Japan’s Nikkei Breaks 35,000 for First Time Since Feb 1990

Yomiuri Shimbun file photo
Tokyo Stock Exchange

TOKYO, Jan 11 (Reuters) – Japan’s Nikkei share average, on Thursday, reached its highest since February 1990, as a weaker yen buoyed exporters and caution over an impending hike by the Bank of Japan continued to fade on the back of weak wage data.

The Nikkei was up 1.94% at 35,110.52 by the mid-day close. The index is on track for a third straight day of gains and closing in on its largest weekly rise since late March 2020.

The broader Topix was up 1.81% at 2488.65.

The strong earthquake that hit western Japan last week and weak wage growth data are forcing market participants to “reappraise” when the Bank of Japan (BOJ) will normalize its monetary policy, said Tony Sycamore, a market analyst at IG.

Workers’ real wages shrank for a 20th straight month in November, according to data published on Wednesday, confounding officials’ wishes to see wage gains before tightening policy.

“That (wage data) gave the Nikkei the excuse to pop up there, towards that 35,000 level,” said Sycamore, adding the Nikkei “probably can continue to make good gains while we try and work out when the BOJ can look to take its next step.”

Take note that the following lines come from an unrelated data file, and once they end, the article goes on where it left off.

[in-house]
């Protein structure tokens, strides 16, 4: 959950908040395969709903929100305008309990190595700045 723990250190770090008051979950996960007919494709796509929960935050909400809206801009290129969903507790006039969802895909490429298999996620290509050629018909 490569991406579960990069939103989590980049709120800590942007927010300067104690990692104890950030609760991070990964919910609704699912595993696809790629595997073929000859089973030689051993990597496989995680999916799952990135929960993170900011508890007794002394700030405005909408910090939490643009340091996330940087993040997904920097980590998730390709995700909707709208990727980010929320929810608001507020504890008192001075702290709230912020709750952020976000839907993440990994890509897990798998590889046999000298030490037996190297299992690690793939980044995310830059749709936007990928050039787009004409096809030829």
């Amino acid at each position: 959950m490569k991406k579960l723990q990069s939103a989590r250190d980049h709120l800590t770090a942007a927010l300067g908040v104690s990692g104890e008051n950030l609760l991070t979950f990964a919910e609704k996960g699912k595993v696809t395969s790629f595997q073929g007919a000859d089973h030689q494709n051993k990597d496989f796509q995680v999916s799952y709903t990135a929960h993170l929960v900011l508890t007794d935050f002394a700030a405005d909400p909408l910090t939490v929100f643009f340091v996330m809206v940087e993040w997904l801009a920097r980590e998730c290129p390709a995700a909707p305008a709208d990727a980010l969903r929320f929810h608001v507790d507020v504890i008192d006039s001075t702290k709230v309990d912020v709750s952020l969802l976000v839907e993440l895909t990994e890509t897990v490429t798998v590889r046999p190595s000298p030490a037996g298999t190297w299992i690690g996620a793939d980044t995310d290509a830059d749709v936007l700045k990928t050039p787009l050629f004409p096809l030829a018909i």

The yen fell 0.9% on the U.S. dollar overnight in the wake of the data and was hovering around 145.56 per dollar in morning trade.

A weaker yen tends to support exporter shares, increasing the value of overseas profits in yen terms when firms repatriate them to Japan.

Japanese stocks also got a boost from a good day on Wall Street as megacaps rallied.

SMC Corp’s 5.07% gain led the top performers, followed by Itochu Corp at 4.83% and Hitachi Ltd at 4.58%.

The biggest losers were Yamato Holdings, down 2.78%, followed by Rakuten Group losing 2.58% and Shiseido down by 1.31%.

There were 202 advancers on the Nikkei index against 23 decliners.